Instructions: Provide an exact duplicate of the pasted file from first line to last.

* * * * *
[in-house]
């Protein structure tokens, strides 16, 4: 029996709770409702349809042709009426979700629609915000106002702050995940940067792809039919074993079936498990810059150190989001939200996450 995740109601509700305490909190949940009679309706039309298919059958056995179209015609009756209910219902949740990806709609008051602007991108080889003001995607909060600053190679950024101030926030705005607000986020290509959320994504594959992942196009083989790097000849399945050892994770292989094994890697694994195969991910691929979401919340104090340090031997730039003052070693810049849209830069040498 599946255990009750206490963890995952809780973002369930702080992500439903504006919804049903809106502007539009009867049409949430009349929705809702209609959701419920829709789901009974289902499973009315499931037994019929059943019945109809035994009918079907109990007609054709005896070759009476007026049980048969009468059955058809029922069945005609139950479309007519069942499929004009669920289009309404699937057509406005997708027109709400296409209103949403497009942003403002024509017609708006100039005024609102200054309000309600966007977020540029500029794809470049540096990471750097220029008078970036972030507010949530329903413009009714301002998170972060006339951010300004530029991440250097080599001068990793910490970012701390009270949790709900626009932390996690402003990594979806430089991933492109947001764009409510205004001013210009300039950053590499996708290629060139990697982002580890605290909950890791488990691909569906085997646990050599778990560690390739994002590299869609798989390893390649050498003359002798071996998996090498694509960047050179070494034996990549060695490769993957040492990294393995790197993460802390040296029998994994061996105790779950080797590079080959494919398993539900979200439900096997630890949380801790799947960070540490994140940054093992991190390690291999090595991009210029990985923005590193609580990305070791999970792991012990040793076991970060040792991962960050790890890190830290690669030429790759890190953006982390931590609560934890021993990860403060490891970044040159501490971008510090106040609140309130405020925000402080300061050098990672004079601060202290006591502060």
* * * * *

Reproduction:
[in-house]
């Protein structure tokens, strides 16, 4: 029996709770409702349809042709009426979700629609915000106002702050995940940067792809039919074993079936498990810059150190989001939200996450 995740109601509700305490909190949940009679309706039309298919059958056995179209015609009756209910219902949740990806709609008051602007991108080889003001995607909060600053190679950024101030926030705005607000986020290509959320994504594959992942196009083989790097000849399945050892994770292989094994890697694994195969991910691929979401919340104090340090031997730039003052070693810049849209830069040498 599946255990009750206490963890995952809780973002369930702080992500439903504006919804049903809106502007539009009867049409949430009349929705809702209609959701419920829709789901009974289902499973009315499931037994019929059943019945109809035994009918079907109990007609054709005896070759009476007026049980048969009468059955058809029922069945005609139950479309007519069942499929004009669920289009309404699937057509406005997708027109709400296409209103949403497009942003403002024509017609708006100039005024609102200054309000309600966007977020540029500029794809470049540096990471750097220029008078970036972030507010949530329903413009009714301002998170972060006339951010300004530029991440250097080599001068990793910490970012701390009270949790709900626009932390996690402003990594979806430089991933492109947001764009409510205004001013210009300039950053590499996708290629060139990697982002580890605290909950890791488990691909569906085997646990050599778990560690390739994002590299869609798989390893390649050498003359002798071996998996090498694509960047050179070494034996990549060695490769993957040492990294393995790197993460802390040296029998994994061996105790779950080797590079080959494919398993539900979200439900096997630890949380801790799947960070540490994140940054093992991190390690291999090595991009210029990985923005590193609580990305070791999970792991012990040793076991970060040792991962960050790890890190830290690669030429790759890190953006982390931590609560934890021993990860403060490891970044040159501490971008510090106040609140309130405020925000402080300061050098990672004079601060202290006591502060």